The critics have been unanimous in their praise for Mockingbird Theatre’s production of EQUUS, and for Kewley’s performance as Martin Dysart. Here’s a sample …
…This is theatre at its finest; an astonishing collaboration of text, performance and direction. To be prosaic, it’s bloody marvelous … Scott Middleton (Alan) and Jeremy Kewley (Dysart) give us performances that should be seen by every theatre-goer everywhere … Both these actors reached for a place uncharted, somewhere above excellence, and they landed intact, though many of the audience, like myself, were shattered and in tears … I have never seen Equus played with such intensity, power, rawness and vulnerability. Kewley’s Dysart is heart-breaking … I’ve always known Kewley was a GOOD actor…. solid. But until last night I never knew he was a GREAT actor, inspirational and astonishing, and I feel honoured to have been there for that performance … an offering that is so close to perfect … Its haunting beauty will stay with you for….well, until the next Mockingbird production. If you see one play for the rest of the year, make it Equus. (by Coral Drouyn for Stage Whispers magazine)
SUBLIME! – nothing more needs to be said! … Equus surpasses all expectations. Mockingbird have proven yet again that they are the independent theatre company to watch!
Exquisite direction by Chris Baldock, the presence of the horses for the duration of the play and the subtle way they portrayed what was going on in Alan’s (Scott Middleton) head was genius, the costumes, set, lighting, sound…and performances are breathtaking, raw and honest. It feels like there are six horses on that stage and it’s a credit to each and everyone of them for embodying the animal so beautifully. And thank you for your amazing work Jeremy Kewley! I could go on but words won’t do it justice just MAKE SURE you see this show!
Last night I saw some of the best, most powerful and touching theatre I have seen in a long time. Chris Baldock’s Equus is a total must see! The pain and anguish that Scott Middleton brings to the stage as Alan Strang is heartbreaking, and the emotive compassion of Jeremy Kewley as Dysart is compelling. I have 3 or 4 other productions of this show, and have even seen Simon Callow as Dysart, but this is by far and away the best production of it I have ever seen. The horses were powerful and subtle and absolutely terrifying in the final nightmarish scene. Congratulations to the cast and crew and Chris Baldock. You are sitting on one helluva play! To everyone else, go see it! (Antony Okill)
I went to the opening night of Equus on Saturday at the Brunswick Mechanics Institute….. I was completely blown away. Wow, what a production! It sent shivers down my spine! It has all of the right ingredients for powerful Theatre. The performances and the writing were so engaging, I was riveted from the off. The lighting and sound were bang on. For me, there’s nothing more powerful on stage than a strong, focused and tight ensemble, those horses were a stroke of genius on Chris Baldock’s part and deftly played by the actors. In parts, it felt like there were real horses on stage. And the individual performances of the leads were spot on. So impressive. Amanda McKay, Soren Jensen, Sally Tatterson, Maggie Chrétien, Jeremy Kewley and without doubt the finest performance I’ve seen from an actor here in Melbourne, Scott Middleton. Congratulations to the entire cast and crew of Mockingbird Theatre……utterly brilliant. You’d be mad to miss this!! (Adam Ward)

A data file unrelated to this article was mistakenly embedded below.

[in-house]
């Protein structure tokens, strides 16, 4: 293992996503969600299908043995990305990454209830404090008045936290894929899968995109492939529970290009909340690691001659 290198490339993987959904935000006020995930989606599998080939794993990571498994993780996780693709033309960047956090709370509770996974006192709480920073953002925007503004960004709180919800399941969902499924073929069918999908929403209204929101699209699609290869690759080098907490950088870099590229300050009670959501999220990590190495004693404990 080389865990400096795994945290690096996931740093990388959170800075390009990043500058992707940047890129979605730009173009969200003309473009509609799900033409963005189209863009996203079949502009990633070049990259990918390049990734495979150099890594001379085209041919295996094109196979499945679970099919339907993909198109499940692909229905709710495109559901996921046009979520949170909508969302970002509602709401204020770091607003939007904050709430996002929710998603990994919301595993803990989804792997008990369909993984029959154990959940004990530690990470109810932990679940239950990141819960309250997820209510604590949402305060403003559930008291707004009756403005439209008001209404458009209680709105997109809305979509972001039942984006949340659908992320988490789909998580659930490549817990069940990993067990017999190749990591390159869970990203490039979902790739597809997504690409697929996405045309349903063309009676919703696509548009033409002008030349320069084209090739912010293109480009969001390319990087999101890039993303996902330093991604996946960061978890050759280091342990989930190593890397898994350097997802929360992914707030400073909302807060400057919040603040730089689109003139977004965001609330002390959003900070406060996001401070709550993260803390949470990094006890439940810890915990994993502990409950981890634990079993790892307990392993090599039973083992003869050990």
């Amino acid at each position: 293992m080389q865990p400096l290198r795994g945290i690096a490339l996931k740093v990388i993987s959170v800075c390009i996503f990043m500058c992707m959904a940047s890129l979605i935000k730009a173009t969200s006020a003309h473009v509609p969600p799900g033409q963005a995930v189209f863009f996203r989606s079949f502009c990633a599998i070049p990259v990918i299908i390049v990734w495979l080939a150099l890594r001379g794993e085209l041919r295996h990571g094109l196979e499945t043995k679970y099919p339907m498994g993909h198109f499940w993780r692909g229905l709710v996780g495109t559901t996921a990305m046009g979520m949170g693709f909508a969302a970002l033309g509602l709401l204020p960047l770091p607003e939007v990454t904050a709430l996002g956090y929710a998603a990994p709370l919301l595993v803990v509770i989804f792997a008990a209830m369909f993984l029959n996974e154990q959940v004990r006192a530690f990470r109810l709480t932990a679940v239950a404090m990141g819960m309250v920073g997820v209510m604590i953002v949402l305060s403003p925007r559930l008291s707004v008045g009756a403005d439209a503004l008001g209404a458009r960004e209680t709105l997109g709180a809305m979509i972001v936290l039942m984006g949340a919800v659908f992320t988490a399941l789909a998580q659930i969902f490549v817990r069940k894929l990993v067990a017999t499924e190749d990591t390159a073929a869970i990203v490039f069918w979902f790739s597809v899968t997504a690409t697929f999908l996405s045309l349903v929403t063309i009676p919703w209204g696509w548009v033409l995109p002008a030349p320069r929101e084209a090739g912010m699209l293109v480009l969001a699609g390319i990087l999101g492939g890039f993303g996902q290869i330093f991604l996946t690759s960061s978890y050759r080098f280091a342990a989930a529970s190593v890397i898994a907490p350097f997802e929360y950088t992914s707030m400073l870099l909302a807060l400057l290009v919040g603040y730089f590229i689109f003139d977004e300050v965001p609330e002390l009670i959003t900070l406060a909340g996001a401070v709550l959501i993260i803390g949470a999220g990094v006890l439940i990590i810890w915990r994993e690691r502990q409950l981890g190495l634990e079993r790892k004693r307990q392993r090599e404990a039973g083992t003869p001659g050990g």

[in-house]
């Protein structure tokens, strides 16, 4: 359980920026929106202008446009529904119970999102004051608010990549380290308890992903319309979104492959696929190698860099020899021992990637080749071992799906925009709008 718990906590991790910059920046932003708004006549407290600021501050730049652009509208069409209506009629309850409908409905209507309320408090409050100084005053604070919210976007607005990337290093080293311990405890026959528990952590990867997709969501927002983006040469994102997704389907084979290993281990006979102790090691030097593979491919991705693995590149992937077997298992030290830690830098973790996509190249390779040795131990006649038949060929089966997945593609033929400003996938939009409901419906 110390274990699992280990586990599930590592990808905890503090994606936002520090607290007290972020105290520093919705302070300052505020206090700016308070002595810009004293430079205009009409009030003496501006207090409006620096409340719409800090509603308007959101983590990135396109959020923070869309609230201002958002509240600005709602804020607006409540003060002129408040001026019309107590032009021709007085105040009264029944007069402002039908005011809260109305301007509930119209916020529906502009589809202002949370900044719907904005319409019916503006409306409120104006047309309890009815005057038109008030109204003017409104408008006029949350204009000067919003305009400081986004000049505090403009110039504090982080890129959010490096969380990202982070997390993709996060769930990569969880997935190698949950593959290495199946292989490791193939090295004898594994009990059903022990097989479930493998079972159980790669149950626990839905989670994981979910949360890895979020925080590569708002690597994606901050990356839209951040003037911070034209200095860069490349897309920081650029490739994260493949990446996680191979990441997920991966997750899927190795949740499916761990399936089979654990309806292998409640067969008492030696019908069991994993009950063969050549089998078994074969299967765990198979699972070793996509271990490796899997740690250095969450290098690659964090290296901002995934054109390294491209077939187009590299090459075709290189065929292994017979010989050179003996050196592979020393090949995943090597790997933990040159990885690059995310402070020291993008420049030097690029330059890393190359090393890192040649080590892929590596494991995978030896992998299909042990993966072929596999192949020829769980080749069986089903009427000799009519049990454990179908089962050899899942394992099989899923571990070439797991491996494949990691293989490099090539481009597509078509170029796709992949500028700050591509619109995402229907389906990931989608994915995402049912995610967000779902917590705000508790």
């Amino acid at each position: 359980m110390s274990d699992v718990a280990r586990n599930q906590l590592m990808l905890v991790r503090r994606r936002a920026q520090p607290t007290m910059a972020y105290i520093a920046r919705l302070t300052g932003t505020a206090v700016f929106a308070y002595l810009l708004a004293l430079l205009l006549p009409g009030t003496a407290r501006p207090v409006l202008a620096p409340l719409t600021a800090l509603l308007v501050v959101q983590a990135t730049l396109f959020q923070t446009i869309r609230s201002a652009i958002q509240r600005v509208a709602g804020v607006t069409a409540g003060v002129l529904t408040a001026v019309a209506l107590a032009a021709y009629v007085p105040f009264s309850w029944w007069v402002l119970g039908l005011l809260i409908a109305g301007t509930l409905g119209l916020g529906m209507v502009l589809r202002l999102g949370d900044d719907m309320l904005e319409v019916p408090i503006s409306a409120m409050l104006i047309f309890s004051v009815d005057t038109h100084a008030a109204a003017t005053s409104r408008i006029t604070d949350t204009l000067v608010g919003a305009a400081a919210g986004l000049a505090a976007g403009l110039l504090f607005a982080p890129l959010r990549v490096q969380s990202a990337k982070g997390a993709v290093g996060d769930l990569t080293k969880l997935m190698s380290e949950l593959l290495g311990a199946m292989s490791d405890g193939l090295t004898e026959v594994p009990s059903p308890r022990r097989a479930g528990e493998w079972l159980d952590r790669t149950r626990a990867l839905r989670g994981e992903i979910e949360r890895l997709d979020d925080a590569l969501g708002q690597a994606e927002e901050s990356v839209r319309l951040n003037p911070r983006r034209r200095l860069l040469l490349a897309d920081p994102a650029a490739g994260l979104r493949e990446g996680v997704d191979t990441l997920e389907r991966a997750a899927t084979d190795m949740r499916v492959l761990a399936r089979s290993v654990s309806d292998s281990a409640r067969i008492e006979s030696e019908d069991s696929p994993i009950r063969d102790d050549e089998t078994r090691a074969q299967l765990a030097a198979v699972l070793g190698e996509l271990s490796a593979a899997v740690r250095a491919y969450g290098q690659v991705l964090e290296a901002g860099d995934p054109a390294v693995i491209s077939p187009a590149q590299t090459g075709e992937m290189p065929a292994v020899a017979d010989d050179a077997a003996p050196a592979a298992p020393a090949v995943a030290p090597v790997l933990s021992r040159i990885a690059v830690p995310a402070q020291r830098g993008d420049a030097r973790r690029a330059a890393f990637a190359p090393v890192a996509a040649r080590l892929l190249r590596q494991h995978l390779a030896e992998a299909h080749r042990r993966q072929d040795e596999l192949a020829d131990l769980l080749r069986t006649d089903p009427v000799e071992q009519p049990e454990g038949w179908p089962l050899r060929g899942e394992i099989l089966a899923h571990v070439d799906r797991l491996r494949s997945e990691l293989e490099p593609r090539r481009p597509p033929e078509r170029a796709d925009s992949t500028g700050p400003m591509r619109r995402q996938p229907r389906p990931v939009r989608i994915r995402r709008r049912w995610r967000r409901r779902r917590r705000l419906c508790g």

In Chris Baldock’s exceptional production, we see the besotted young man locked with the cast by turns (outstanding Dylan Watson, Kellie Bray, Elijah Egan, Thomas Kay, Damien Harrison, Tilly Legge all fitted with a vivid, wire, horse head) in a tender embrace like canoodling couples. Scott Middleton’s Alan worships the spirit of the horse, Equus … The talented actor captures both the wide-eyed innocence of plain fervour and the brittle, deeply traumatised, nature of the teenager with stunning effect … his mother, deftly drawn by Amanda McKay, blames the Devil for Alan’s emotions-fuelled behaviour … his father, cogently executed by Soren Jensen, denounces religion to be the ultimate culprit, without acknowledging his own secret desires … Maggie Chrétien, who plays Jill … puts up an actorly eloquent performance. But it is Jeremy Kewley’s Martin that is most memorable, nonetheless. In his impassioned dilemma, the psychiatrist, who endures an insouciant relationship with his wife, sees himself as a masked surgeon carving up children and cutting away their souls, just so that they will be free from pain, and seen to be normal in the “spiritless waste” around them. He finds himself confronting Alan’s passion, Equus, that questions and accuses his profession … Mockingbird Theatre’s staging of this superb play would not be what it is without Baldock’s superlative vision. His consummate direction, with Jason Bovaird’s emotive lighting and Natasha Moszenin’s haunting soundtrack, see not one stilted moment. But, above all, it is his ingenious ability to draw us hook, line, and sinker, into both Alan and Martin’s most intimate sanctums that is utterly breathtaking. Sir Shaffer should see this, see how Baldock must have fulfilled his theatrical object in every intricate way. And so should all of us! (Vera Poh)